I’ve often talked about the special role the University of Kansas fills as the state’s flagship research university. We’re called upon to educate tomorrow’s leaders, conduct innovative research, and build strong, healthy communities through service.
That service mission is often what we think about when we say that KU works for Kansas, and there are some amazing stories to tell. KU trains the state’s firefighters and law enforcement officers. We help local educators teach students about American history. And through the KU Cancer Center and Midwest Cancer Alliance, we’re bringing advanced care closer to home.
These are just a few examples of the services we are proud to provide. But KU also works for Kansas through our ability to meet the needs of students and employers around the state. We’re seeing examples of that type of contribution this fall in Salina and Wichita as KU expands its ability to educate doctors and pharmacists, and in the planned School of Engineering expansion.
Next week at the Wichita Campus we’ll be joined by local leaders and state policymakers to celebrate the expansion of the School of Medicine-Wichita to a four-year program and the inaugural class of the School of Pharmacy’s new program there.
Kansas faces a serious shortage of health professionals. Ninety of 105 counties are considered medically underserved and many rural residents don’t have access to a local pharmacist. Educating more health providers will help close these gaps. That will enhance the health and quality of life for residents, as well as make it easier to recruit businesses and families to rural communities.
These efforts are matched by the expansion of the School of Engineering that was approved in May. Engineering-intensive industries account for two-thirds of Kansas’ exports and industry leaders tell us they need a 60 percent increase in engineering graduates to be able to grow and create jobs in the state. Thanks to the support of state leaders, we’re preparing to meet that need with new classroom space and additional faculty members.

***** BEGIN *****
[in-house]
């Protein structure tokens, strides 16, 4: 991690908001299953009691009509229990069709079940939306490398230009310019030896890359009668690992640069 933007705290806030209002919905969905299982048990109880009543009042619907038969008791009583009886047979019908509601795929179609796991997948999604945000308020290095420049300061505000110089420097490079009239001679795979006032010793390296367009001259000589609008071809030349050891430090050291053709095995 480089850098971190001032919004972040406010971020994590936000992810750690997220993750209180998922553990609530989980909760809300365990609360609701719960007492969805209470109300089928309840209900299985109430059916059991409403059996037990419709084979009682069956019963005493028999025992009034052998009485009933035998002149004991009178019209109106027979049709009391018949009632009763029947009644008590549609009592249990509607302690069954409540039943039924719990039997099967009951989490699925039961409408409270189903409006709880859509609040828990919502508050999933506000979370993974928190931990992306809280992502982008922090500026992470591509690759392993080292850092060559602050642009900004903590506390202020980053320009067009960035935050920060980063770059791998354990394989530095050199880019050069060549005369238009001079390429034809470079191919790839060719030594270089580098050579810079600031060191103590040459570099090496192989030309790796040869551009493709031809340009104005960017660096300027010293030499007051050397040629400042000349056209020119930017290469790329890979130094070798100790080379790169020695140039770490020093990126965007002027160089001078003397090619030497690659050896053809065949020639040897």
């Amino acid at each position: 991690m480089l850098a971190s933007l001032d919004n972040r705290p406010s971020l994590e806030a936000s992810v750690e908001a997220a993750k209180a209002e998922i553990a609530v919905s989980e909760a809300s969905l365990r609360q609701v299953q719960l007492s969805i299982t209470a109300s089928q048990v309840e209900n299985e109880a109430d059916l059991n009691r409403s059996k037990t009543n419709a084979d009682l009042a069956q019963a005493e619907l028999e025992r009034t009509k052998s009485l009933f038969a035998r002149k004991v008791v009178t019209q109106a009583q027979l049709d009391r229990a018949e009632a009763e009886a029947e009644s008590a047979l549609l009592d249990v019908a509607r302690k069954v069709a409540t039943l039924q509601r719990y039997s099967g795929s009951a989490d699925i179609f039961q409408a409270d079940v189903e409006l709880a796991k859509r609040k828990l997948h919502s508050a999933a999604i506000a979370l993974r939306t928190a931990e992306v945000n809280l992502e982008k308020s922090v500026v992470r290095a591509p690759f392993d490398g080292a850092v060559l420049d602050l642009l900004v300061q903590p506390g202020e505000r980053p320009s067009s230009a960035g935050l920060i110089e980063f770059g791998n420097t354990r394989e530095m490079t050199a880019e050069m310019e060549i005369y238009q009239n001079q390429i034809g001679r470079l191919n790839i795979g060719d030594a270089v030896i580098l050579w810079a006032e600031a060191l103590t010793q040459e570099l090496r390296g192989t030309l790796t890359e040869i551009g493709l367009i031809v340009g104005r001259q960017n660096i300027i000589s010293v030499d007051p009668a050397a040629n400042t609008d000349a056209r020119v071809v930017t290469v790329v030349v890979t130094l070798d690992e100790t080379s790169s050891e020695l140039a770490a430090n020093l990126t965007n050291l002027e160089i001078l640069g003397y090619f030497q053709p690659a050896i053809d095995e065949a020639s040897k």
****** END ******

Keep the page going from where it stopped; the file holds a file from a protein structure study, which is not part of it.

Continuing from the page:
But it isn’t just health professionals and engineers that KU is called upon to educate, and our work to meet society’s needs spans many disciplines.
Our state and nation need more entrepreneurs to create businesses, as well as science teachers to close a looming shortage. Artists and musicians are needed to inspire us, while journalists are called upon to inform us. And our economy and society would struggle to function without graduates who have received a well-rounded experience in the liberal arts, and those who, thanks to their KU education, will be leaders in their fields, whatever those fields may be.
Our university’s contributions to our world are vast and the ways KU works for Kansas varied. But none of those contributions would be possible without your dedication, and without the dedication of all of the faculty and staff who make KU the university it is today.